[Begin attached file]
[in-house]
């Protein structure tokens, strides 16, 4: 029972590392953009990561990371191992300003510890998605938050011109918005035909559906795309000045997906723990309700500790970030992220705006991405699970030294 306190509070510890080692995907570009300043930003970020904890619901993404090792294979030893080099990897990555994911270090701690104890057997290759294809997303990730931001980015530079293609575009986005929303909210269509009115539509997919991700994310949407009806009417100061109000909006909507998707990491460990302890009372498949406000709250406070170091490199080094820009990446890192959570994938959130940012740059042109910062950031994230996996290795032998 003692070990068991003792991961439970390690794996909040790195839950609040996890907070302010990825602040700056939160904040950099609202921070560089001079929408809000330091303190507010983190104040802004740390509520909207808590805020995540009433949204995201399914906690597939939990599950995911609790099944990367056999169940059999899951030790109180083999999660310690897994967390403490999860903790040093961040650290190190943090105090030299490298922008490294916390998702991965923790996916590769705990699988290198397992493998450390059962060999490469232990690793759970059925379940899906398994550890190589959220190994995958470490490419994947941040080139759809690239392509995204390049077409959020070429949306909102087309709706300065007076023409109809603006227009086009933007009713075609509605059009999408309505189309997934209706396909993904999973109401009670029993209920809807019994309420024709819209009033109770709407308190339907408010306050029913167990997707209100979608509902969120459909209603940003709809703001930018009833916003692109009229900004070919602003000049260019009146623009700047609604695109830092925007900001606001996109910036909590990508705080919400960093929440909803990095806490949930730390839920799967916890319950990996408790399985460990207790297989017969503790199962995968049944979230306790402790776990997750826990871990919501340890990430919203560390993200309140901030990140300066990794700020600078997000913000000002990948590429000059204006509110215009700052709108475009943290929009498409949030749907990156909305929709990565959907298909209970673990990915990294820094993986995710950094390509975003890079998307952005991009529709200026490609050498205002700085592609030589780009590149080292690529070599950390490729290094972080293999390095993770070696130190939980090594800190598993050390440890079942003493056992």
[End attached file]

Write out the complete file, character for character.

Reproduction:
[in-house]
């Protein structure tokens, strides 16, 4: 029972590392953009990561990371191992300003510890998605938050011109918005035909559906795309000045997906723990309700500790970030992220705006991405699970030294 306190509070510890080692995907570009300043930003970020904890619901993404090792294979030893080099990897990555994911270090701690104890057997290759294809997303990730931001980015530079293609575009986005929303909210269509009115539509997919991700994310949407009806009417100061109000909006909507998707990491460990302890009372498949406000709250406070170091490199080094820009990446890192959570994938959130940012740059042109910062950031994230996996290795032998 003692070990068991003792991961439970390690794996909040790195839950609040996890907070302010990825602040700056939160904040950099609202921070560089001079929408809000330091303190507010983190104040802004740390509520909207808590805020995540009433949204995201399914906690597939939990599950995911609790099944990367056999169940059999899951030790109180083999999660310690897994967390403490999860903790040093961040650290190190943090105090030299490298922008490294916390998702991965923790996916590769705990699988290198397992493998450390059962060999490469232990690793759970059925379940899906398994550890190589959220190994995958470490490419994947941040080139759809690239392509995204390049077409959020070429949306909102087309709706300065007076023409109809603006227009086009933007009713075609509605059009999408309505189309997934209706396909993904999973109401009670029993209920809807019994309420024709819209009033109770709407308190339907408010306050029913167990997707209100979608509902969120459909209603940003709809703001930018009833916003692109009229900004070919602003000049260019009146623009700047609604695109830092925007900001606001996109910036909590990508705080919400960093929440909803990095806490949930730390839920799967916890319950990996408790399985460990207790297989017969503790199962995968049944979230306790402790776990997750826990871990919501340890990430919203560390993200309140901030990140300066990794700020600078997000913000000002990948590429000059204006509110215009700052709108475009943290929009498409949030749907990156909305929709990565959907298909209970673990990915990294820094993986995710950094390509975003890079998307952005991009529709200026490609050498205002700085592609030589780009590149080292690529070599950390490729290094972080293999390095993770070696130190939980090594800190598993050390440890079942003493056992």